A man was brutally attacked in his home at La Parfaite Harmonie. He was left in a bloody state and was only saved when one of his attackers pleaded with his accomplices not to kill him.
It is alleged that calls to 911 went unanswered. This is not the first time this type of report about the 911 line has been made.
A few weeks ago, thieves broke into the home of a popular public relations professional. He tried calling 911 but did not get through. It was only after he posted his ordeal on social media that he got a response from the police.
Social networks therefore are proving more effective than the emergency hotlines run by the police. Social media is also providing the gory details of criminal attacks on citizens.
Last Saturday, a person who operates a Chinese restaurant was robbed in the Bourda Market area. The man was put in a vice by two bandits and robbed while persons looked on either afraid or unwilling to come to his rescue.
One day earlier, a family at Alness, Corentye was assaulted and robbed by bandits. A 76-year-old pensioner was left in a critical condition. His wife was gun-butted to the head.
Some of the attacks have been caught on CCTV cameras. Video footage of robberies committed on a girl outside Bishop’s High School, a schoolboy walking along Garnett Street and a man in the vicinity of the No. 44 Bus Park near Stabroek Market, have all gone now viral on social media.
It is hard to imagine that there are no persons who can look at the video of those schoolchildren being robbed and not know the identity of the culprits. The video footage should be shared widely with an appeal for information on the villains.
So are the police monitoring social media and seeking to use the available footage to bring the culprits to justice? In the case of the attack on the schoolboy in Garnett Street, the culprits can be identified clearly from the footage. In the other cases, enhancement of the footage can help identify the perpetrators.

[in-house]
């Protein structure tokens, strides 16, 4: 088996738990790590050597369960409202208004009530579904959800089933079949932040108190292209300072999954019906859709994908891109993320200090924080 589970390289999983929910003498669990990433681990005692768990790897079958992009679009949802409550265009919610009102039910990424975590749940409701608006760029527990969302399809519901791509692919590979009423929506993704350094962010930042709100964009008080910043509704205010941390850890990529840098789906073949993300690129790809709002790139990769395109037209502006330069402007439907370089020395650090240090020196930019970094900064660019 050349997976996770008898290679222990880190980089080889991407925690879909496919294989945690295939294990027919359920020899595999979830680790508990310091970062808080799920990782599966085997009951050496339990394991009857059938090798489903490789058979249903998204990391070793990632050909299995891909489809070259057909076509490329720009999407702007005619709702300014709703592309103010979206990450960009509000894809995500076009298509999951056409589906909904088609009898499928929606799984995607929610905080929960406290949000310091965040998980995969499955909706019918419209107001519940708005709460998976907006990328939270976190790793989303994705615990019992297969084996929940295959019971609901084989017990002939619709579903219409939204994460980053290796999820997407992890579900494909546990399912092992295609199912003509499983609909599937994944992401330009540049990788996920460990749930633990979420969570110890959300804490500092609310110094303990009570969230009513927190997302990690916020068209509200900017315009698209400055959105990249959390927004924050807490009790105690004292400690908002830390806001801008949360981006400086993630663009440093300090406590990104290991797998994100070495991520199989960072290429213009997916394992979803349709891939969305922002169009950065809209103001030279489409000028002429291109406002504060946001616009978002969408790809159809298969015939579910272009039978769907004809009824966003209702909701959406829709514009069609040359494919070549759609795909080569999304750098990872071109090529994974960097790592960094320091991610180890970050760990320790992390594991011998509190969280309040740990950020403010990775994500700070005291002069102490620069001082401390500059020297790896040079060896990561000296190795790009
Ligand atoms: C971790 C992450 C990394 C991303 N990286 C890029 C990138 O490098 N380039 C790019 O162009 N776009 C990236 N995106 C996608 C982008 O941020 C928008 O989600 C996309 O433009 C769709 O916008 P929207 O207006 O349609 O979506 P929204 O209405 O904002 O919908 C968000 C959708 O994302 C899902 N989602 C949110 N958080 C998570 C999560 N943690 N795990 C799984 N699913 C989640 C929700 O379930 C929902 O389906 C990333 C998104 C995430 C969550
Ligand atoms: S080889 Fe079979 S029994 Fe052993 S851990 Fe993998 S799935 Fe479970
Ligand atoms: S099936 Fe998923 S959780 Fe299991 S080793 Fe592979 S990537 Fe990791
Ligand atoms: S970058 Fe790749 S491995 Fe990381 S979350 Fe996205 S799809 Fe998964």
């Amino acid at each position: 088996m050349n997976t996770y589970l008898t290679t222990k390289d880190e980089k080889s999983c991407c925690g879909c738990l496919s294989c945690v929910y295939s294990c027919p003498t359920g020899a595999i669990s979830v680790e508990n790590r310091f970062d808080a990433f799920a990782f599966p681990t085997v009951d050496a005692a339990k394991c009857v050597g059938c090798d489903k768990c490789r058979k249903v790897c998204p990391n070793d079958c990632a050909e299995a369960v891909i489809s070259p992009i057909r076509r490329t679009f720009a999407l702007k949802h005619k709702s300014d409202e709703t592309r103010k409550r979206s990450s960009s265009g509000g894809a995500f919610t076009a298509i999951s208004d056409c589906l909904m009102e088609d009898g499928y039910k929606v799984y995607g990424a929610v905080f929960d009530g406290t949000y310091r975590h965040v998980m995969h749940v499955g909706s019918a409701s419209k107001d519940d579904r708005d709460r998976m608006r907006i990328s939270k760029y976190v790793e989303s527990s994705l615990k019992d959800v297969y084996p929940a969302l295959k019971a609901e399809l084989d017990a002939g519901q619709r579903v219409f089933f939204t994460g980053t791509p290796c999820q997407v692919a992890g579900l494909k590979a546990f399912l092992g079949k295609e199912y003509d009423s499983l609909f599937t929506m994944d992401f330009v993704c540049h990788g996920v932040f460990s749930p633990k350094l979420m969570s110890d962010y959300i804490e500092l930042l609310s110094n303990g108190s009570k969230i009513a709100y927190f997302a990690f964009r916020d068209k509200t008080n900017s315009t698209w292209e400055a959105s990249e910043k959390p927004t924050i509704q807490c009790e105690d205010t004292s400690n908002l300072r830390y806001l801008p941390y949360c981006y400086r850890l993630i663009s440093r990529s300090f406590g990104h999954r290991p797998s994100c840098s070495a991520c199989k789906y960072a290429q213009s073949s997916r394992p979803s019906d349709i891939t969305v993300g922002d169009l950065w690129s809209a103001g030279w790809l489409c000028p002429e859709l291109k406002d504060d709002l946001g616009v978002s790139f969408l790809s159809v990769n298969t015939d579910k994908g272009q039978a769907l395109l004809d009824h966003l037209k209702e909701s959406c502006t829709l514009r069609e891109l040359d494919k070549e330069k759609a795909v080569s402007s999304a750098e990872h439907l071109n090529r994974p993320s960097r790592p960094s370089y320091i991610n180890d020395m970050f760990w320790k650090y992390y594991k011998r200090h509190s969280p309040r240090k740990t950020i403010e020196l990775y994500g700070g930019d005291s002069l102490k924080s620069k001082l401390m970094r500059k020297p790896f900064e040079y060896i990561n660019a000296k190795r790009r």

So why are the police not using social media to ask the members of the public to help them find those who committed these crimes? In other jurisdictions, the police even without video evidence send out advisories calling on persons with information to come forward.
But something as basic as that that is hardly, if ever done in Guyana. And it shows how backward policing in Guyana is.
While it is not known if the police are using social media to help bring criminals to justice, what we do know is that there is a campaign against touts. So far more than 125 persons who it is alleged were touts have been arrested since the police contend that soliciting of passengers is against the law.
Also going viral on social media is a video of two traffic police ranks seemingly shaking down a motorist. One of the ranks could be seen receiving something from the driver after he had been searched by the other rank. This evidence can be used against the ranks, but that can only happen if the police have a system of monitoring social media.
The mainstream media was quick to report on the campaign against touts but no one has yet reported on just how many of the more than 125 arrested have been charged and placed before the courts.
The police are also undergoing training in digitally mapping crime hotspots. Not only has this technology been available for years but it has been known to the police who have been mapping crime for years now.
The police should let the public know just how many of the arrested touts have been charged. They should also let the public know how they intended to use the digital mapping of crime hotspots.
Right now, the entire country is a crime hotspot. Mapping crime is not going to help when crime is so pervasive. Using the media may be a more effective strategy. The more crime is publicized the greater the chances of arrest if the police develop a strategy for using social media in crime-fighting.
In the absence of such a strategy, the public should use social media to seek to obtain information which can be helpful to the police.
The media – both social and mainstream– should be inducted into the fight against crime. That would be much more productive than place pins identifying hotspots on Google Maps. After all, what is the use of identifying hotspots when little or no action is going to be taken?
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